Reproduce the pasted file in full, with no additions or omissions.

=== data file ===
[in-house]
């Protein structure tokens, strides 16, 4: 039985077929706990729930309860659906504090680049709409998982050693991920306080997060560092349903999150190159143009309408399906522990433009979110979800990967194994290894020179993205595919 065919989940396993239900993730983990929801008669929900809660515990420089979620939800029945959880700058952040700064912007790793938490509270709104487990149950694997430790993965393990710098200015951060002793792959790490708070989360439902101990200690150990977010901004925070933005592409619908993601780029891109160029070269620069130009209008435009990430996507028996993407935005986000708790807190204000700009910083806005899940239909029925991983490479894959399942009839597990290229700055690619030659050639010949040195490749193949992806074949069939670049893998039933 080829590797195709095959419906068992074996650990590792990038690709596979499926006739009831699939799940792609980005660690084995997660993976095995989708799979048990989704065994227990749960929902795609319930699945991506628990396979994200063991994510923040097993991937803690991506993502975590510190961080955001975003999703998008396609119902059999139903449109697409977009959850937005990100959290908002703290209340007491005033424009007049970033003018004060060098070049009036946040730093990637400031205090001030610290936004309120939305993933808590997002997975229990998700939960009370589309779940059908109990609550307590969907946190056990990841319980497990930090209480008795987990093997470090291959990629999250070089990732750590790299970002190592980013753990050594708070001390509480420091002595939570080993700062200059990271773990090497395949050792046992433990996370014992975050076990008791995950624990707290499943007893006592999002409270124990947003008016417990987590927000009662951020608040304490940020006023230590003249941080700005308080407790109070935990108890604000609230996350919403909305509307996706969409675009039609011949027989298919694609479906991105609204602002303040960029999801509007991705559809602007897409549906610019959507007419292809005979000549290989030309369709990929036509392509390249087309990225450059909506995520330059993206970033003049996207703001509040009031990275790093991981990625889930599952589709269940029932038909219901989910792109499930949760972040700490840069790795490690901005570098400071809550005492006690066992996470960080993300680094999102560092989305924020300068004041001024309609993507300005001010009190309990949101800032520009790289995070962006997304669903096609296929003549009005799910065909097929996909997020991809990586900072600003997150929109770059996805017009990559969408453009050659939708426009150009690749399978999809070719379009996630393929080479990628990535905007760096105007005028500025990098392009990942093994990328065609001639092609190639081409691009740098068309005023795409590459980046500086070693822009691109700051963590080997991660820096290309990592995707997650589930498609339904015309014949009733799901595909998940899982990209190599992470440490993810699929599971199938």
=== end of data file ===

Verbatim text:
[in-house]
């Protein structure tokens, strides 16, 4: 039985077929706990729930309860659906504090680049709409998982050693991920306080997060560092349903999150190159143009309408399906522990433009979110979800990967194994290894020179993205595919 065919989940396993239900993730983990929801008669929900809660515990420089979620939800029945959880700058952040700064912007790793938490509270709104487990149950694997430790993965393990710098200015951060002793792959790490708070989360439902101990200690150990977010901004925070933005592409619908993601780029891109160029070269620069130009209008435009990430996507028996993407935005986000708790807190204000700009910083806005899940239909029925991983490479894959399942009839597990290229700055690619030659050639010949040195490749193949992806074949069939670049893998039933 080829590797195709095959419906068992074996650990590792990038690709596979499926006739009831699939799940792609980005660690084995997660993976095995989708799979048990989704065994227990749960929902795609319930699945991506628990396979994200063991994510923040097993991937803690991506993502975590510190961080955001975003999703998008396609119902059999139903449109697409977009959850937005990100959290908002703290209340007491005033424009007049970033003018004060060098070049009036946040730093990637400031205090001030610290936004309120939305993933808590997002997975229990998700939960009370589309779940059908109990609550307590969907946190056990990841319980497990930090209480008795987990093997470090291959990629999250070089990732750590790299970002190592980013753990050594708070001390509480420091002595939570080993700062200059990271773990090497395949050792046992433990996370014992975050076990008791995950624990707290499943007893006592999002409270124990947003008016417990987590927000009662951020608040304490940020006023230590003249941080700005308080407790109070935990108890604000609230996350919403909305509307996706969409675009039609011949027989298919694609479906991105609204602002303040960029999801509007991705559809602007897409549906610019959507007419292809005979000549290989030309369709990929036509392509390249087309990225450059909506995520330059993206970033003049996207703001509040009031990275790093991981990625889930599952589709269940029932038909219901989910792109499930949760972040700490840069790795490690901005570098400071809550005492006690066992996470960080993300680094999102560092989305924020300068004041001024309609993507300005001010009190309990949101800032520009790289995070962006997304669903096609296929003549009005799910065909097929996909997020991809990586900072600003997150929109770059996805017009990559969408453009050659939708426009150009690749399978999809070719379009996630393929080479990628990535905007760096105007005028500025990098392009990942093994990328065609001639092609190639081409691009740098068309005023795409590459980046500086070693822009691109700051963590080997991660820096290309990592995707997650589930498609339904015309014949009733799901595909998940899982990209190599992470440490993810699929599971199938």